The first game in Arena Football League history was played on June 19, 1987, between the Gladiators and Commandos at Pittsburgh Civic Arena in front of 12,117 fans.[7] The game was deliberately not televised so that it could be analyzed and any follies and failures would not be subject to national public scrutiny. Following the inaugural game, tweaks and adjustments were made, and the first season continued.[3] The Dynamite and Bruisers played in the first-ever televised AFL game the next night, on June 20, 1987, at the Rosemont Horizon in suburban Chicago on ESPN with Bob Rathbun and Lee Corso calling the play-by-play. The broadcast showed a short clip of the Commandos-Gladiators game.[8] Each team played six games, two against each other team. The top two teams, Denver and Pittsburgh, then competed in the first-ever AFL championship game, ArenaBowl I.

On September 30, 1987, Foster filed an application with the United States Patent and Trademark Office to patent his invented sport. The patent application covered the rules of the game, specifically detailing the goalposts and rebound netting and their impact on gameplay. Foster's application was granted on March 27, 1990.[9] The patent expired on March 27, 2007.

Early years (1987–1999)


From its inception, the AFL operated in a state of semi-obscurity; many Americans had heard the term "arena football" but knew little to nothing about the league itself.

From the 1987 season until the late 1990s, the most exposure the league would receive was on ESPN, which aired tape-delayed games, often well after midnight, and often edited to match the allotted time slot. The league received its first taste of wide exposure in 1998, when Arena Bowl XII was televised nationally as part of ABC's old Wide World of Sports.[citation needed]

On July 23, 1989, much of America learned of the AFL for an unintended reason, when the Pittsburgh Gladiators' head coach, Joe Haering, made football history by punching commissioner Jim Foster during a game with the Chicago Bruisers.[10] The national media ran with the story, including a photo in USA Today. The game was played between the two teams in Sacramento's ARCO Arena, as part of the AFL's 'Barnstorming America' tour. Foster had walked onto the field of play to mediate an altercation between the two teams when Haering, a former NFL assistant, punched him in the jaw. Haering was suspended without pay.[10]

One of the league's early success stories was the Detroit Drive. A primary team for some of the AFL's most highly regarded players, including George LaFrance and Gary and Alvin Rettig, as well as being a second career chance for quarterback Art Schlichter, the Drive regularly played before sold-out crowds at Joe Louis Arena, and went to the ArenaBowl every year of their existence (1988–1993). The AFL's first dynasty came to an end when their owner, Mike Ilitch (who also owned Little Caesars Pizza and the Detroit Red Wings) bought the Detroit Tigers and sold the AFL team.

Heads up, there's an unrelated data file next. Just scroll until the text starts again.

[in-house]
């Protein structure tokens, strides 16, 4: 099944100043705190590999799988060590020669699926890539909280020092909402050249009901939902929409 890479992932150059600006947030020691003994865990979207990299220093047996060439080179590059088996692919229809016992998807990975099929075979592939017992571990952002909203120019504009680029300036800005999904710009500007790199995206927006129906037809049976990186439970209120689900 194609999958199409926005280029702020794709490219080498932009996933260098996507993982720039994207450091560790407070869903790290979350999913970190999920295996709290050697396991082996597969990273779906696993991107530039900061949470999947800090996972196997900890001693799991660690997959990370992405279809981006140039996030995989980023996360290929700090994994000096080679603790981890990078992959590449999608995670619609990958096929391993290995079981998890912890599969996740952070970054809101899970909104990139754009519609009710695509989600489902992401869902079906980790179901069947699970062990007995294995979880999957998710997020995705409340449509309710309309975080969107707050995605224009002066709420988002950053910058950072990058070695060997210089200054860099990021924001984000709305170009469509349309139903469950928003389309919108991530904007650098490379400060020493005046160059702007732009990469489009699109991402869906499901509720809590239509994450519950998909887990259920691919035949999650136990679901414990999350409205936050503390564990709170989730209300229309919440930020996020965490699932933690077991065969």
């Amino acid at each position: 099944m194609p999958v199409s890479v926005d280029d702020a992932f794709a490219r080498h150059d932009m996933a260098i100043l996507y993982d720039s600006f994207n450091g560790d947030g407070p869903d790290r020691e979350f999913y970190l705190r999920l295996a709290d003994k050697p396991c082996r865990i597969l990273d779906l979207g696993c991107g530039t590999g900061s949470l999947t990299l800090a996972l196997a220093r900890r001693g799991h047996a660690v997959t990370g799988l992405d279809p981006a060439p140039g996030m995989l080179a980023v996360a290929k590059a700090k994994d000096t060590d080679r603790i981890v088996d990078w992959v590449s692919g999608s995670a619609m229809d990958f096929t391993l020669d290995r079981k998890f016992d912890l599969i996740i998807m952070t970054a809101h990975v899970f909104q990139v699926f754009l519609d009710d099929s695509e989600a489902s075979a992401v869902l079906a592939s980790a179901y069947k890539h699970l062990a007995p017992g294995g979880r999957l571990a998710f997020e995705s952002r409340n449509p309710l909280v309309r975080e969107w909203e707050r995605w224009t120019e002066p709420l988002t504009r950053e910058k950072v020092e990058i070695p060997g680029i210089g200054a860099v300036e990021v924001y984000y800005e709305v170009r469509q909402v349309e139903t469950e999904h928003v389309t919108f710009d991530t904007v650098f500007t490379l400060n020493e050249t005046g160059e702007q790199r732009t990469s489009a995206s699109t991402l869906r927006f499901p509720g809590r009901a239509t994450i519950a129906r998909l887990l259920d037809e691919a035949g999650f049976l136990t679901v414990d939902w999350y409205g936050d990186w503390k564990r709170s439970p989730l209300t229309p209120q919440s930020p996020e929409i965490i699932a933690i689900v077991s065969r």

Although the Drive moved to Massachusetts, becoming the Massachusetts Marauders for the 1994 season, the AFL had a number of other teams which it considered "dynasties" between 1994 and 2016. The most successful of these were the Tampa Bay Storm and their arch-rival the Orlando Predators, as well as the San Jose SaberCats and their rivals, the Arizona Rattlers. Among those four teams, they won 14 of 22 ArenaBowls in that time span and appeared in all but two.

In 1993, the league staged its first All-Star Game in Des Moines, Iowa, the future home of the long-running Iowa Barnstormers, as a fundraiser for flood victims in the area. The National Conference defeated the American Conference 64–40 in front of a crowd of 7,189. The second All-Star event was in October 2013, with two games, the first in Honolulu, Hawai'i, the second being in Beijing, China.[citation needed]

While some teams have enjoyed considerable on-field and even financial success, many teams in the history of the league have enjoyed little success either on or off of the field of play. There were a number of franchises which existed in the form of a series of largely-unrelated teams with little to no continuity of either coaching staffs or players under numerous management groups until they folded. One example of several which could be cited is the New York CityHawks, whose owners transferred the team from New York City to Hartford to become the New England Sea Wolves after two seasons, then after another two seasons were sold and became the Toronto Phantoms, which lasted another two seasons until folding. There are a number of reasons why these teams failed, including financially weak ownership groups, lack of deep financial support from some owners otherwise capable of providing it, lack of media exposure, and the host city's evident lack of interest in its team or the sport as a whole.[citation needed]

The new millennium (2000–2008)